Just a little postscript to my blog post about the cricket at Cardiff. After Australia ran away to 674-6 and had England at 20-2 last night before the rain came down after the tea interval, it looked odds-on for an Australian victory. That impression was strengthened by the feeble batting of England’s leading batsmen this morning. The rain that had been forecast also failed to materialize, so England were staring at defeat with the score at 70-5 at one stage.
This afternoon one England batsman, Paul Collingwood, did show some mettle and the tailenders who had played brightly on Day 2 demonstrated much greater resilience than their teammates had this morning. Nevertheless, when Collingwood was out later on, it still looked like Australia would win. Eventually it came down to the last pair, the bowlers Monty Panesar and James Anderson, to cling on, bat out time and attempt to salvage an unlikely draw from almost certain defeat. Monty in particular defended like his soul depended on it and together the two tail-enders saw England to safety. Great stuff.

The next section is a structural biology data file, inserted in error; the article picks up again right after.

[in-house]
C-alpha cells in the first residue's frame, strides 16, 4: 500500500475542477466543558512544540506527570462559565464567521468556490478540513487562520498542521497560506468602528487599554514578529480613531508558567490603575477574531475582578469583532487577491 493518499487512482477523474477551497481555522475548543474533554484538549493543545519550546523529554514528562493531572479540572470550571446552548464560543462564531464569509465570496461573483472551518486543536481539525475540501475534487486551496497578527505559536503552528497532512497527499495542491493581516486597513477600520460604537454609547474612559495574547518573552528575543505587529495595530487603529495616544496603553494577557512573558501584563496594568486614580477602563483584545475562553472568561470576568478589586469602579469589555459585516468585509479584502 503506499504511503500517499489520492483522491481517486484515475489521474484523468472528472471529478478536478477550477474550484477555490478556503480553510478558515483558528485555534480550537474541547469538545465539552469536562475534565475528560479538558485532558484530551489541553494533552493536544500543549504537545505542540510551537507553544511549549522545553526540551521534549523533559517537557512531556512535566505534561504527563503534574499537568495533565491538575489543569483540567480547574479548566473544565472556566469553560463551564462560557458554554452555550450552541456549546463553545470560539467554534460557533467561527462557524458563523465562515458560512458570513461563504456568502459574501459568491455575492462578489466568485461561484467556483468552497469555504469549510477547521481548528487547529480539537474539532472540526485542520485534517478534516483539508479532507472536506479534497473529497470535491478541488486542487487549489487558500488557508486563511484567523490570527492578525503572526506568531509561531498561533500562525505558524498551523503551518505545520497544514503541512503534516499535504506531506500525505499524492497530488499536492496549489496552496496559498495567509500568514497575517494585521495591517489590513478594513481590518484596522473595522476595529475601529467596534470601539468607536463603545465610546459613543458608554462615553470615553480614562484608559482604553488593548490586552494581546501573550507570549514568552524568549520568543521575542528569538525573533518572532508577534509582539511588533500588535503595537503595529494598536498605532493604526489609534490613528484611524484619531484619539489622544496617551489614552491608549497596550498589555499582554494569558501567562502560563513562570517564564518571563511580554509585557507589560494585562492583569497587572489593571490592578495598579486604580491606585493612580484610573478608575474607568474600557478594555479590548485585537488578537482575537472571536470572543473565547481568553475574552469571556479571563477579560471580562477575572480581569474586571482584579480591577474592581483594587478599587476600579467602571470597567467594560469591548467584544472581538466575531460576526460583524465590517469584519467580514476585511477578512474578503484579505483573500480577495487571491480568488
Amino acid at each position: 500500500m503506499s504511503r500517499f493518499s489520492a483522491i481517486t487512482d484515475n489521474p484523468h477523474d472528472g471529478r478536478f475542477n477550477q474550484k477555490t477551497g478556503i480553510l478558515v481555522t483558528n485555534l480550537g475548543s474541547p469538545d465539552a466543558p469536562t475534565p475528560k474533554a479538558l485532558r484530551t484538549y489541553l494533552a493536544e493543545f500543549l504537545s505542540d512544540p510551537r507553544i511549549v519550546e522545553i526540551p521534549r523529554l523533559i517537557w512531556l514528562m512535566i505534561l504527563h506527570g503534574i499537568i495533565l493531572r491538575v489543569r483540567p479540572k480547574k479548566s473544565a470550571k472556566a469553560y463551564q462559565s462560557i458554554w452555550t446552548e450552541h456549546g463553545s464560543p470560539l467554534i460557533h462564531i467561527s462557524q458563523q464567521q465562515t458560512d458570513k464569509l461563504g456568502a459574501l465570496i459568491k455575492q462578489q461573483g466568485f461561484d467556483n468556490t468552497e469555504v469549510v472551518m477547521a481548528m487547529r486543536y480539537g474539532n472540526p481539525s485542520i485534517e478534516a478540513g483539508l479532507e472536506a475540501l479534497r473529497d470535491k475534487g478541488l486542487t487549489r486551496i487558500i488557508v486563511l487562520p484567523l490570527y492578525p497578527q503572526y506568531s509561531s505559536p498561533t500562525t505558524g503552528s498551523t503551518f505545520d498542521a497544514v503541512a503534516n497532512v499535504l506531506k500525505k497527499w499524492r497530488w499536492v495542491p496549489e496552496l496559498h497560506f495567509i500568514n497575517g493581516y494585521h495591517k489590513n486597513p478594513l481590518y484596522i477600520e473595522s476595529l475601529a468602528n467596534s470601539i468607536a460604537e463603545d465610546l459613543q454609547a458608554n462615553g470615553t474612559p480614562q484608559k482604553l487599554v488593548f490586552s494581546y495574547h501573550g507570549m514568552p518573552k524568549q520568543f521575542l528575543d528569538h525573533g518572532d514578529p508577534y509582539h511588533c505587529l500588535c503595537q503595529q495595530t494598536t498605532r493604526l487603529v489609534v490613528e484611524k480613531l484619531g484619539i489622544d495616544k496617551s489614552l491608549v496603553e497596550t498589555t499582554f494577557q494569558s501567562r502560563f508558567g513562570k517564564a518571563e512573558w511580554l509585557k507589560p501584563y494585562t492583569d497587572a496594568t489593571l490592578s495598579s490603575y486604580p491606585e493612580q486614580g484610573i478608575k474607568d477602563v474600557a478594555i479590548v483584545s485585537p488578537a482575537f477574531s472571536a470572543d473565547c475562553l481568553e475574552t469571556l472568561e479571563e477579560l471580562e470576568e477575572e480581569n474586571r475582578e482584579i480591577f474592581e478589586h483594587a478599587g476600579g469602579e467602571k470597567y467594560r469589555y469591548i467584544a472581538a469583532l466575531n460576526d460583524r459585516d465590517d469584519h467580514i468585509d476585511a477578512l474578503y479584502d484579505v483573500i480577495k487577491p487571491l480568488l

I absolutely love it when things like this happen. There’s something very “Dad’s Army” about bowlers having to save the day with the bat. Backs to the wall and all that. I have to admit I was completely gripped by the drama of the last hour or so of play and so nervous I was shaking as I watched. One mistake and the match would be lost. Runs didn’t matter, just survival. Fielders all around the bat. The crowd applauding every delivery that was kept out. Only cricket can produce that stomach-churning intensity. At the end of the time allocated for play, England were 252-9, just 13 runs ahead. Australia just hadn’t managed to get that last one out. The defiant rearguard action had held off everything that was thrown at them. England may have needed two innings to reach the score that Australia obtained in one, but that doesn’t matter. Match drawn.
If you want to know how a game can go on for five days and still end in a draw, this is how. And bloody marvellous it is too!
England have their work cut out to improve enough to compete over the rest of the five-match series for the Ashes, but at least this escape has denied the Australians the massive psychological boost the expected big victory would have given them. I know it’s a draw, but there’s no doubting which team will be happier tonight.
And I’m really happy that the First Ashes Test at Cardiff turned out to be such a memorable one!